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Not the issue of ls. It's how symlinks work. The .. gets you into the parent of the current directory, the directory doesn't know you got to it through a symlink. The shell has to intervene to prevent this behaviour. For the shell builtin cd, there is special handling that doesn't just call chdir but memorizes the full directory path and tries to figure out ...


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You can use the -F parameter to ls to get: -F, --classify append indicator (one of */=>@|) to entries i.e.: # ln -s videos Videos # ls -l lrwxrwxrwx. 1 guido guido 6 Jan 23 14:11 videos -> Videos # ls -lF lrwxrwxrwx. 1 guido guido 6 Jan 23 14:11 videos -> Videos/ Anyway, I'd suggest you create symlinks to directories like ...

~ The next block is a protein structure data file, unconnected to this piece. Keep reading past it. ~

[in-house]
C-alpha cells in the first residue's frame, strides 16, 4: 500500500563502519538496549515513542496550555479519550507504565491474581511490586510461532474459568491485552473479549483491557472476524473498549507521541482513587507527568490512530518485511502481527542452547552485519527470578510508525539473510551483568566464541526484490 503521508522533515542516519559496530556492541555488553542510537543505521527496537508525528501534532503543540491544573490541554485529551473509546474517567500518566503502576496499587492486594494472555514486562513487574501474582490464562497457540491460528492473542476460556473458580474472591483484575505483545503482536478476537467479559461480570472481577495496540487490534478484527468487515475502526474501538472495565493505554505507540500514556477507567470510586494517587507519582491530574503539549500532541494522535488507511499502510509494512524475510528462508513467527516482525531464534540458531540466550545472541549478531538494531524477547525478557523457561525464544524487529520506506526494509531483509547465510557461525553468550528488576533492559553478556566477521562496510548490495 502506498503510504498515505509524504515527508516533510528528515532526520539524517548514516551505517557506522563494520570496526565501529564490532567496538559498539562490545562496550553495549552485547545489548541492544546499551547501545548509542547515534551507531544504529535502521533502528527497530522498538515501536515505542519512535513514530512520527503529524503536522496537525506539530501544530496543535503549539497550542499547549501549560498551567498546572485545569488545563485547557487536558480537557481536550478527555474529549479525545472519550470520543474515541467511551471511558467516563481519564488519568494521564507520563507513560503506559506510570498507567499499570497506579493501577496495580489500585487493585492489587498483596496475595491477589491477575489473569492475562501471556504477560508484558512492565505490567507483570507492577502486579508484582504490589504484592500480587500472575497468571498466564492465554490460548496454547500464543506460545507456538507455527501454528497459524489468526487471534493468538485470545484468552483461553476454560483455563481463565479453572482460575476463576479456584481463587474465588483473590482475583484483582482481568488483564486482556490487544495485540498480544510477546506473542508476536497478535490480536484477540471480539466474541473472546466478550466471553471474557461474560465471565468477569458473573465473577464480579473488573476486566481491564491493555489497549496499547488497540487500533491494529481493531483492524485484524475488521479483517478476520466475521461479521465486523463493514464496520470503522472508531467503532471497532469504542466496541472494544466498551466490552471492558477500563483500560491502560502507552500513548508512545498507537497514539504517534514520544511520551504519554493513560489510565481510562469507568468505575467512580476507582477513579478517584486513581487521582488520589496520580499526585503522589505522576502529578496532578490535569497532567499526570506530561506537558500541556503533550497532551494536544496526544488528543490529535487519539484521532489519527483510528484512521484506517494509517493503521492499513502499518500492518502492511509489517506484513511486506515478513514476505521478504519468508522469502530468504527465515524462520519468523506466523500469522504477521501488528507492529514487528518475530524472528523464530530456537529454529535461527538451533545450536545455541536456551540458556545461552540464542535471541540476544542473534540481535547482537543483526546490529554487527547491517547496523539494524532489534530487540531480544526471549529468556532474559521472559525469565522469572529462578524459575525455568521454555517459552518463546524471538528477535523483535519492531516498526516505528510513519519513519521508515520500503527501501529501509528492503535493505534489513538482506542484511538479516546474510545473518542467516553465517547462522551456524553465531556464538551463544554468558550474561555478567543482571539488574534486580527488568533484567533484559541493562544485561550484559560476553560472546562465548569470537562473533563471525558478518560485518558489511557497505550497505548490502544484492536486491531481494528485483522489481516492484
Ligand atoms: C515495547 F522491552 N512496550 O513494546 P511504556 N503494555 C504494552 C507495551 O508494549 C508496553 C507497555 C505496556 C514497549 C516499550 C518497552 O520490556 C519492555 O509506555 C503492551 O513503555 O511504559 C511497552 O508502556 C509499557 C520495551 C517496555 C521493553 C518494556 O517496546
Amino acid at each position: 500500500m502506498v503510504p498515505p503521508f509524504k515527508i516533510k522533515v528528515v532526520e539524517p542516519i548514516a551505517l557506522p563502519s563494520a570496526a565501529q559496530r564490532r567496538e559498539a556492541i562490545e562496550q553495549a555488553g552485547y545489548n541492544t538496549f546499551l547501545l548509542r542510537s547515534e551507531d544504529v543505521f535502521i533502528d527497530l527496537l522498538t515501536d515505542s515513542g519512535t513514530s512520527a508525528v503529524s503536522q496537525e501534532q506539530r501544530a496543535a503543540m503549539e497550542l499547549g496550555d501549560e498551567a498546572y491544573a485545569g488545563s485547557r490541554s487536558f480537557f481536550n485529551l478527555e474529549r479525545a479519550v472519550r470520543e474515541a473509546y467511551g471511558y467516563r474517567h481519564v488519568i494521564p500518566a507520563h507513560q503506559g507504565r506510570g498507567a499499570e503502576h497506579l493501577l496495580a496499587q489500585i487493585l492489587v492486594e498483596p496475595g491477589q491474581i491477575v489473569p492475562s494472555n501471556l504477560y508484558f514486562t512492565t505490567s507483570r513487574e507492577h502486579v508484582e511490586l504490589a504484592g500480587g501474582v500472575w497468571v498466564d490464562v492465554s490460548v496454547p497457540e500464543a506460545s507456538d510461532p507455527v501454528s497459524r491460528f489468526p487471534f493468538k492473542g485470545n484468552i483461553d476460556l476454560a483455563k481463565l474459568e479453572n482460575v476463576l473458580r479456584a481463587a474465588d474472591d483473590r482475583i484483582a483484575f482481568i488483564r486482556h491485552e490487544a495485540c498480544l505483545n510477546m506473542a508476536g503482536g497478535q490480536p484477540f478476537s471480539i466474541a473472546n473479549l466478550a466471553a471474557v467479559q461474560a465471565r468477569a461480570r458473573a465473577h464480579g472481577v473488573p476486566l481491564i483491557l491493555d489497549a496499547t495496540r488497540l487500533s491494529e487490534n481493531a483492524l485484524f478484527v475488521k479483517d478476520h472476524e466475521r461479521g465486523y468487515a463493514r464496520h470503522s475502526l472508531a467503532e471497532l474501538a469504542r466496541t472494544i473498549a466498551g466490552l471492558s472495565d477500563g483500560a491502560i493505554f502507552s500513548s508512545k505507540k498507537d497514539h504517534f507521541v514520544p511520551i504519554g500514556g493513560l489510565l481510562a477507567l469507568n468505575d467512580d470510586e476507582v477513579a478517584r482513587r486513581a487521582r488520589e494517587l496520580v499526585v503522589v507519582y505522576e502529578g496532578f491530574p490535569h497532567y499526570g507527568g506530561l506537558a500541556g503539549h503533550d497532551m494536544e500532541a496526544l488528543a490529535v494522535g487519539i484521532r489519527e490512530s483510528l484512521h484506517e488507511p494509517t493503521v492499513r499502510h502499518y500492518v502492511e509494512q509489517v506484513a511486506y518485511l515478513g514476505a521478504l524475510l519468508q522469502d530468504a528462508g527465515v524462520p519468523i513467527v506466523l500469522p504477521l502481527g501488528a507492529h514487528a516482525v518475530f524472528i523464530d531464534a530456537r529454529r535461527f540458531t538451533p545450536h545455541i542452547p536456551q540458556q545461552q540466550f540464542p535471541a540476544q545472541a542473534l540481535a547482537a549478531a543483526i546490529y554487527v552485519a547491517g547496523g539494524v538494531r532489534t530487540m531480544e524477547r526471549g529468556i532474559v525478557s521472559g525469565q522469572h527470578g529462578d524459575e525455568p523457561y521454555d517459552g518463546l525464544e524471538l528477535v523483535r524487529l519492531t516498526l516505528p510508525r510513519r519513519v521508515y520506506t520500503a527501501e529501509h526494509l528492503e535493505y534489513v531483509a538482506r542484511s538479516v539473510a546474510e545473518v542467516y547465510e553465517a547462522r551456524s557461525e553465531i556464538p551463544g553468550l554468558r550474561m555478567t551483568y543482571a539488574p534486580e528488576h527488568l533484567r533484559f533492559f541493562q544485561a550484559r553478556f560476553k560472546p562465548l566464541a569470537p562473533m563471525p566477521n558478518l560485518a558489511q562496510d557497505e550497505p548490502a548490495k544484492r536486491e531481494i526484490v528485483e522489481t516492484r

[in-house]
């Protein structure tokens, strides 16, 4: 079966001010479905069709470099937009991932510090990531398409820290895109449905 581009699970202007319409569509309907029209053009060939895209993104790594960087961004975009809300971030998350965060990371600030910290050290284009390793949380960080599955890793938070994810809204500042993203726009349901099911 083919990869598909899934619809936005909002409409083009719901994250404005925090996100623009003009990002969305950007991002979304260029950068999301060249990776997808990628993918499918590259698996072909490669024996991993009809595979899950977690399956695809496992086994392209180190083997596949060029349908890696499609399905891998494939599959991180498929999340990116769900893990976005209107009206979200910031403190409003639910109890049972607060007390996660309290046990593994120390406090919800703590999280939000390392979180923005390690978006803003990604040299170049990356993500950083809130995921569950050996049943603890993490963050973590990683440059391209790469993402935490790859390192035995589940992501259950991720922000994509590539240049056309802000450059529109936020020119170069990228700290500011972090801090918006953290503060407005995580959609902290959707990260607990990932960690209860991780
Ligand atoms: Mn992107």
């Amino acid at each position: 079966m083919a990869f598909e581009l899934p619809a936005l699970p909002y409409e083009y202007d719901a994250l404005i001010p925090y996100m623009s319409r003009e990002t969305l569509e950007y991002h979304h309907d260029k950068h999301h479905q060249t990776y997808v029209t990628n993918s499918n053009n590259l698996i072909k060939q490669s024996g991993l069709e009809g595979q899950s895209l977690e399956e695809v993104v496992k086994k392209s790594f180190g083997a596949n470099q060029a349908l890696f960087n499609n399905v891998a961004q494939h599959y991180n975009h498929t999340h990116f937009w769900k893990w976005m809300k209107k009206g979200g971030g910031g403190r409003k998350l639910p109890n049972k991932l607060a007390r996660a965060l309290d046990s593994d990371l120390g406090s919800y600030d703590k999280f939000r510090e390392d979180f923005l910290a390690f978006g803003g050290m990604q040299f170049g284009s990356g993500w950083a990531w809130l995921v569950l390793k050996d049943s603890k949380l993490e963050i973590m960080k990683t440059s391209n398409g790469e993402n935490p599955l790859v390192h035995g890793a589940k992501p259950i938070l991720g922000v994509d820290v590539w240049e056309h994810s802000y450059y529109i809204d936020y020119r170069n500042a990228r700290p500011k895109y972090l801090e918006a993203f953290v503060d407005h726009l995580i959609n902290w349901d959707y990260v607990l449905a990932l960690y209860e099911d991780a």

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bash "knows" about symlinks and tracks this info when you use a symlink to enter a directory. You can check this by doing the following in your example: $ cd /dir2 $ cd linked $ pwd /dir2/linked $ PWD='' bash -c pwd /dir1 You need to start the bash with an empty PWD variable, otherwise it uses that trick to display the "fake" path. Note that ls is a ...


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The output of ll, which I assume is a shell alias for ls -l, does not contain this information in the mode/permissions of the symlink. On Linux (symlink(2)): The permissions of a symbolic link are irrelevant; the ownership is ignored when following the link, but is checked when removal or renam- ing of the link is requested and the link is ...


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While replacing symbolic links to directories we should use -n option. Example: ln -sfn /path/to/directory /target/directory



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